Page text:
Negotiations Roundup

Volume CVI, No. 5May, 2006

Stamford Symphony. Stamford musicians overwhelmingly ratified a new collective bargaining agreement as they continue with their 2005-2006 season in Stamford, Connecticut. For all self-produced events, Stamford will pay the terms and conditions of 802’s Single Engagement Classical Wage Scales. Events that are not self-produced will pay 75 percent of scale.

In the new contract, seven new categories have been added to cover various types of small ensemble performances, each with its own scale. The new contract also includes a new artistic dismissal policy. If the music director wants to remove a musician for artistic reasons, that musician will have an opportunity to appeal to a peer review committee.

The new contract covers the period Sept. 1, 2004 through Aug. 31, 2007. Negotiations had been delayed for half a season due to a dispute regarding hiring order. Ultimately, the two sides agreed to follow the hiring order implied in the roster of the previous collective bargaining agreement.

The negotiating committee was made up of Eliot Bailen, Don Batchelder, Jeff Lang, Rebecca Osborn, Sebu Sirinian and Robert Zubrycki. Concert Rep Jacob Heyman-Kantor, Financial Vice President Jay Blumenthal and 802 Counsel Len Leibowitz also participated in the negotiations.

“St. Matthew Passion.” A new agreement has been reached for this production at the Brooklyn Academy of Music. Wages, premiums, benefits and working conditions shall follow the Freelance Opera and Ballet Wage Scales with the following exceptions: Principal Violin I of Orchestra I and Principal Violin I of Orchestra II shall each receive a 50 percent premium. Instead of the additional payment for on-stage musicians ($63.50), musicians who are required to perform in any manner not usually required in a live concert performance of “St. Matthew Passion” – including (but not limited to) playing from memory, standing, acting or dancing – shall be paid an additional 25 percent of their total contractual wage for the engagement, including doubling, overtime and premium pay (if applicable). The final rehearsal shall be paid as a dress rehearsal (performance rate).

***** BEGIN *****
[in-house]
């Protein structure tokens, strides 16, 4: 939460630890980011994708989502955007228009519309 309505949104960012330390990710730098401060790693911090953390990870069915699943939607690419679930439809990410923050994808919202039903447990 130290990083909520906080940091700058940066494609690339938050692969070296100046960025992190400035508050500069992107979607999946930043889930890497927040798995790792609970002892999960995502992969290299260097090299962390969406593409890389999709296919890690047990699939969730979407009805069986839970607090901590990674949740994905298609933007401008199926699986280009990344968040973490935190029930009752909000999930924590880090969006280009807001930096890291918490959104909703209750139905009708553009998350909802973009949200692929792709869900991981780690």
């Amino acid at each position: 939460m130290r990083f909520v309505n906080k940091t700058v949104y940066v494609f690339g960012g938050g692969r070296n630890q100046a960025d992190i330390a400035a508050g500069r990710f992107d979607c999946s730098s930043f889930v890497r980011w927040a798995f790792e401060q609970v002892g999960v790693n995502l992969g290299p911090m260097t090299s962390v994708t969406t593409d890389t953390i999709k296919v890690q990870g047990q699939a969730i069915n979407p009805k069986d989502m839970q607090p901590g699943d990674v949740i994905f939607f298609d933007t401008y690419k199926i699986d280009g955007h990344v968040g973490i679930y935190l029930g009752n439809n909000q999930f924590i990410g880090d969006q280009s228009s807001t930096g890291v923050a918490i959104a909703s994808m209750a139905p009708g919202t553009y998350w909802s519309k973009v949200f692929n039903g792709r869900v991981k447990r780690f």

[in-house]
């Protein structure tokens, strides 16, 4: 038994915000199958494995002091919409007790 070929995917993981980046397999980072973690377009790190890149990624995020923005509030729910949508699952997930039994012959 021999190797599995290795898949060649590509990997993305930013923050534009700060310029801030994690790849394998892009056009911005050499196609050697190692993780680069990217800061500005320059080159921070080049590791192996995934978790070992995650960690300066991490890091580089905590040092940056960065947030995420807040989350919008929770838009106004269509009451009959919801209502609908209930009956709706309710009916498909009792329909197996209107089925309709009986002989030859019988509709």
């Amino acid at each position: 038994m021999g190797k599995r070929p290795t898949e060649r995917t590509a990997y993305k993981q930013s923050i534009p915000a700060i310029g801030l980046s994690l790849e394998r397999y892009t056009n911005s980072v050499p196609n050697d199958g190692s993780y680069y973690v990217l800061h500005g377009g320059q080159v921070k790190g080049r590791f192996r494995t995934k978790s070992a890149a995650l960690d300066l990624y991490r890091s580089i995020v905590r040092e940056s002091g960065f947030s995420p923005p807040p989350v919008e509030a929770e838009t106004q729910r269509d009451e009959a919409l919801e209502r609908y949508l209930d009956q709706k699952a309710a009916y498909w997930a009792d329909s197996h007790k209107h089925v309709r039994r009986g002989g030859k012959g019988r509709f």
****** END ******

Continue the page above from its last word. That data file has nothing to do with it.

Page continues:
New agreements have been reached with both the Sacred Music Society of Our Lady of Martyrs Church and the Oratorio Society of Queens. Both contracts are two-year agreements retroactive from Jan. 1, 2006 to Dec. 31, 2007.

Performances, which paid $121.54 in the former contract, now pay $128 in the first year of the new contract and $134 in the second.

Rehearsals, which paid $36.44 per hour in the former contract, now pay $38.50 in the first year and $40.50 in the second.

Pension, which was 6.5 percent, rises to 7.5 percent in the new contract.

Health, which used to pay $5 per set (one rehearsal, one concert), now pays $7.50 per set.

The employer has agreed to use only live musicians and shall not use a virtual orchestra machine or “any other mechanical, synthetic or technological device.”

The employer has also agreed to negotiate separately concerning the additional compensation, terms and conditions for run-outs and tours upon the planning of the first run-out or tour and in so doing shall be guided by past practices in the local industry.

–Jay Blumenthal